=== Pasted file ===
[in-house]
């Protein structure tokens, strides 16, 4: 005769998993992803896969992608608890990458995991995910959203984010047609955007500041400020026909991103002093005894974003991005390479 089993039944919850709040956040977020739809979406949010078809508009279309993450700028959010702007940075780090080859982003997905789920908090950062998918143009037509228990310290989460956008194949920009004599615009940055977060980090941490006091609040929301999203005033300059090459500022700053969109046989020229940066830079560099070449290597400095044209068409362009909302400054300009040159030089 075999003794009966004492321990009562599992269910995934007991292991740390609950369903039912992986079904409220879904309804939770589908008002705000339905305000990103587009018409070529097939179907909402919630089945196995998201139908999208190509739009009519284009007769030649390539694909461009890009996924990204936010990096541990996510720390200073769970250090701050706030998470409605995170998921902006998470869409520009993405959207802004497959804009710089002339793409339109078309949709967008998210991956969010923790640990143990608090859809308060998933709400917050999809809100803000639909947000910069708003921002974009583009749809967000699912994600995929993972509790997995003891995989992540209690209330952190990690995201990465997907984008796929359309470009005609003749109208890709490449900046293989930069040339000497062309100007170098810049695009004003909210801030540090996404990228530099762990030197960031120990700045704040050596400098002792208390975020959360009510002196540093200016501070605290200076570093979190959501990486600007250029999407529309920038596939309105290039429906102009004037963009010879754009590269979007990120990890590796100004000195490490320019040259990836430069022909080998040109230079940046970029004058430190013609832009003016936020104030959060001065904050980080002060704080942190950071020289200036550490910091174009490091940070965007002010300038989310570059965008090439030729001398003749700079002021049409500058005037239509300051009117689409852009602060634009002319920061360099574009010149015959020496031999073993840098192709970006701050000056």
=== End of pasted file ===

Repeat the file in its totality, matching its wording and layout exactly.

[in-house]
């Protein structure tokens, strides 16, 4: 005769998993992803896969992608608890990458995991995910959203984010047609955007500041400020026909991103002093005894974003991005390479 089993039944919850709040956040977020739809979406949010078809508009279309993450700028959010702007940075780090080859982003997905789920908090950062998918143009037509228990310290989460956008194949920009004599615009940055977060980090941490006091609040929301999203005033300059090459500022700053969109046989020229940066830079560099070449290597400095044209068409362009909302400054300009040159030089 075999003794009966004492321990009562599992269910995934007991292991740390609950369903039912992986079904409220879904309804939770589908008002705000339905305000990103587009018409070529097939179907909402919630089945196995998201139908999208190509739009009519284009007769030649390539694909461009890009996924990204936010990096541990996510720390200073769970250090701050706030998470409605995170998921902006998470869409520009993405959207802004497959804009710089002339793409339109078309949709967008998210991956969010923790640990143990608090859809308060998933709400917050999809809100803000639909947000910069708003921002974009583009749809967000699912994600995929993972509790997995003891995989992540209690209330952190990690995201990465997907984008796929359309470009005609003749109208890709490449900046293989930069040339000497062309100007170098810049695009004003909210801030540090996404990228530099762990030197960031120990700045704040050596400098002792208390975020959360009510002196540093200016501070605290200076570093979190959501990486600007250029999407529309920038596939309105290039429906102009004037963009010879754009590269979007990120990890590796100004000195490490320019040259990836430069022909080998040109230079940046970029004058430190013609832009003016936020104030959060001065904050980080002060704080942190950071020289200036550490910091174009490091940070965007002010300038989310570059965008090439030729001398003749700079002021049409500058005037239509300051009117689409852009602060634009002319920061360099574009010149015959020496031999073993840098192709970006701050000056």